God gave us five senses (and a sixth, our intuition) and being aware of them is only half of what you need to do in order to stay safe from all sorts of dangers in the world, not just the social and asocial predators out there. Walking into work today, I had the opportunity to consider what good our senses are if we don’t confirm the information they are sending to our brain. This is a regular topic from your Basic CCW course to the Advanced “Operator” courses available in the firearms world. Trainers incessantly talk about awareness because it is our first line of defense, and the one that will get you out of 90% of the dangers you come across. Haven’t we all heard:
“Pay attention to your surroundings!”
“You must be situationally aware!”
“Your general state should be Cooper’s ‘Condition Yellow’!”
… and so on. I’ve heard some variation of that admonishment (and said it myself) in every class I’ve been to. That gets me to today’s lesson. The second half of that equation is confirming what your senses are telling you, which is what I did today with a very regular occurrence in all of our lives.
As I walked from my parking lot to the office (about 3 blocks), I began crossing the street at the light. Iced coffee in hand, I clearly observed the light change, and I had the white “Walk” sign. I had looked both ways (even though it was a one way street) and observed a car approaching the red light. It was still quite far away so the driver had ample time to slow down and stop. I began crossing the street and at about the mid-point, I realized the car was still coming pretty fast. I didn’t see it. I could hear it. Rather than make the assumption he was going to stop, I looked to my left and confirmed that “yes, the car was still coming at me” but “yes, he was in fact slowing down and coming to a stop.” He just had to get his foot a little harder on the brakes. Maybe he was on his phone, maybe he was still waking up, it really doesn’t matter. My brain received “out of the ordinary” information signaling potential, albeit unlikely, danger. I still picked up my pace anyway, not much, but enough to move me “off the line” of the vehicle.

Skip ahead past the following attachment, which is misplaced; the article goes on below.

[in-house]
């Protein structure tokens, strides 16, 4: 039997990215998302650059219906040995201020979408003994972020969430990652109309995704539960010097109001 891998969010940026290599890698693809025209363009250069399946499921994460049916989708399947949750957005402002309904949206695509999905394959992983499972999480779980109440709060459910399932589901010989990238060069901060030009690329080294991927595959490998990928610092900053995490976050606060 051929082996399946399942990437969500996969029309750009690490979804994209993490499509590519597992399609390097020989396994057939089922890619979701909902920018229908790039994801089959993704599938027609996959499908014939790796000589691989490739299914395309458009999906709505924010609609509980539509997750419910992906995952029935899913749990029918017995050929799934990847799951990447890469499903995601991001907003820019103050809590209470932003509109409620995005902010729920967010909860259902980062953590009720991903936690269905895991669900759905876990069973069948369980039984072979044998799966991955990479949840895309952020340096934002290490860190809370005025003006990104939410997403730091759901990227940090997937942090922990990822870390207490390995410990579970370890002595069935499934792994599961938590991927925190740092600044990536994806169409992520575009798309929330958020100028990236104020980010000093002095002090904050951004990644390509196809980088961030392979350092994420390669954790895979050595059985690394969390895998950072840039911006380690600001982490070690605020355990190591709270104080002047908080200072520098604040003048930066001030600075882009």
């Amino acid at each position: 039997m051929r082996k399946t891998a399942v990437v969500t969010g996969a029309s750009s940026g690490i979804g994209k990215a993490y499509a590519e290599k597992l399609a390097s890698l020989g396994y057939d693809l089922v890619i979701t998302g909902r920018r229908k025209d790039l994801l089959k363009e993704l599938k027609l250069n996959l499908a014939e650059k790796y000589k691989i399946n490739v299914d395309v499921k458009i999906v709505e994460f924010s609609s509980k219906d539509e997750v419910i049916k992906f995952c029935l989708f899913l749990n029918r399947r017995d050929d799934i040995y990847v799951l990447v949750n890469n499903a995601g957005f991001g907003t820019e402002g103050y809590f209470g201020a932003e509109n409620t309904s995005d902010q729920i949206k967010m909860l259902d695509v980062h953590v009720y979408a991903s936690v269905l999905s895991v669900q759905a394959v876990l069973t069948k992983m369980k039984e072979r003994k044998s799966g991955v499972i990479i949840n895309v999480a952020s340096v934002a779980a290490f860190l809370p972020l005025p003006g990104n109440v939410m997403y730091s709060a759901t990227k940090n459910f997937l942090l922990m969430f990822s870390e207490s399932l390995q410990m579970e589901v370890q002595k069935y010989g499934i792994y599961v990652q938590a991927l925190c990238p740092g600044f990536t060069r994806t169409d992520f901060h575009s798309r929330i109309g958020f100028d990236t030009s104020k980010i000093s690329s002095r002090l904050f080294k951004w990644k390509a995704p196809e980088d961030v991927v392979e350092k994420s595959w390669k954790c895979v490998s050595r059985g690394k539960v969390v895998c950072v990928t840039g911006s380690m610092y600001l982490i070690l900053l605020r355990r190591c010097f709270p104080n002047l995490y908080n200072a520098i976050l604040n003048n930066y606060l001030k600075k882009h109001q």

To put it into Boyd’s OODA loop, I observed by hearing a vehicle still moving faster than I expected, I oriented by turning my head and visually confirming what I was seeing, I decided by noting the driver was slowing down sufficient to stop, but still I acted by picking up my pace enough to get me off his line. This all literally happened in less than a second. There was no real danger, but I confirmed my senses and acted to move into a better position had it turned into danger. Maybe his foot would slip off the brake. Maybe he realized I was that lawyer who screwed him over years ago and here was his chance. Maybe he would have a psychotic brake in that moment and began a vehicle rampage. All unlikely, but my decision to follow through with OODA at least put me a better position if something did. And it cost me nothing more than a turn of the head and small increase in my step.
Don’t just be situationally aware. Confirm your awareness.